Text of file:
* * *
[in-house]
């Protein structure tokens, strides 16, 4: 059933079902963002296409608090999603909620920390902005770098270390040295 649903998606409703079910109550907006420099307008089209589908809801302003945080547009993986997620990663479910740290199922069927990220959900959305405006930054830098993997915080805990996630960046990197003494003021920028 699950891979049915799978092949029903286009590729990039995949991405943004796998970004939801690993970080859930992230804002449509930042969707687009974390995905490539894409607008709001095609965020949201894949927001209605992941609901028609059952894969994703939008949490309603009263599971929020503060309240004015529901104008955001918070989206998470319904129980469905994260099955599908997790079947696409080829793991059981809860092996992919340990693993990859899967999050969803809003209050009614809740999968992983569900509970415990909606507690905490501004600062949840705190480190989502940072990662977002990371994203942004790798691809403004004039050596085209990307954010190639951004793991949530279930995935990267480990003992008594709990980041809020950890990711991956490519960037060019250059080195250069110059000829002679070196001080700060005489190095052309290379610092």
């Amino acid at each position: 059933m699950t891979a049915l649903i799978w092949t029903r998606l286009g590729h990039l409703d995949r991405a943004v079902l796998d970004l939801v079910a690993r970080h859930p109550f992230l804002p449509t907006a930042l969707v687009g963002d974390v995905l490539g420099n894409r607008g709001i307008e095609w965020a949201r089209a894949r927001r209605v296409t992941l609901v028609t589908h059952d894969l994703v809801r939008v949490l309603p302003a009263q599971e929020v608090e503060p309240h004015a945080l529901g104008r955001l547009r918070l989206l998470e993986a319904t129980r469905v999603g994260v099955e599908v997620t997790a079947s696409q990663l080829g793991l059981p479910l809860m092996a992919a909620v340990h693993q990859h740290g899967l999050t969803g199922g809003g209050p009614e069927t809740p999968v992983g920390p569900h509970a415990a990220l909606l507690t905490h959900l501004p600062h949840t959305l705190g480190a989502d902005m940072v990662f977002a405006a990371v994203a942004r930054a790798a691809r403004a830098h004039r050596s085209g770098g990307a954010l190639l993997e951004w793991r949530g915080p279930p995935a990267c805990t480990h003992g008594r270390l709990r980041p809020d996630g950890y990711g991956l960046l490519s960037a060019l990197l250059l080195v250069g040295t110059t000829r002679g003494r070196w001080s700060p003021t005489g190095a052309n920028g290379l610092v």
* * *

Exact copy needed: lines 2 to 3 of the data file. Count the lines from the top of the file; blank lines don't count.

């Protein structure tokens, strides 16, 4: 059933079902963002296409608090999603909620920390902005770098270390040295 649903998606409703079910109550907006420099307008089209589908809801302003945080547009993986997620990663479910740290199922069927990220959900959305405006930054830098993997915080805990996630960046990197003494003021920028 699950891979049915799978092949029903286009590729990039995949991405943004796998970004939801690993970080859930992230804002449509930042969707687009974390995905490539894409607008709001095609965020949201894949927001209605992941609901028609059952894969994703939008949490309603009263599971929020503060309240004015529901104008955001918070989206998470319904129980469905994260099955599908997790079947696409080829793991059981809860092996992919340990693993990859899967999050969803809003209050009614809740999968992983569900509970415990909606507690905490501004600062949840705190480190989502940072990662977002990371994203942004790798691809403004004039050596085209990307954010190639951004793991949530279930995935990267480990003992008594709990980041809020950890990711991956490519960037060019250059080195250069110059000829002679070196001080700060005489190095052309290379610092």
């Amino acid at each position: 059933m699950t891979a049915l649903i799978w092949t029903r998606l286009g590729h990039l409703d995949r991405a943004v079902l796998d970004l939801v079910a690993r970080h859930p109550f992230l804002p449509t907006a930042l969707v687009g963002d974390v995905l490539g420099n894409r607008g709001i307008e095609w965020a949201r089209a894949r927001r209605v296409t992941l609901v028609t589908h059952d894969l994703v809801r939008v949490l309603p302003a009263q599971e929020v608090e503060p309240h004015a945080l529901g104008r955001l547009r918070l989206l998470e993986a319904t129980r469905v999603g994260v099955e599908v997620t997790a079947s696409q990663l080829g793991l059981p479910l809860m092996a992919a909620v340990h693993q990859h740290g899967l999050t969803g199922g809003g209050p009614e069927t809740p999968v992983g920390p569900h509970a415990a990220l909606l507690t905490h959900l501004p600062h949840t959305l705190g480190a989502d902005m940072v990662f977002a405006a990371v994203a942004r930054a790798a691809r403004a830098h004039r050596s085209g770098g990307a954010l190639l993997e951004w793991r949530g915080p279930p995935a990267c805990t480990h003992g008594r270390l709990r980041p809020d996630g950890y990711g991956l960046l490519s960037a060019l990197l250059l080195v250069g040295t110059t000829r002679g003494r070196w001080s700060p003021t005489g190095a052309n920028g290379l610092v």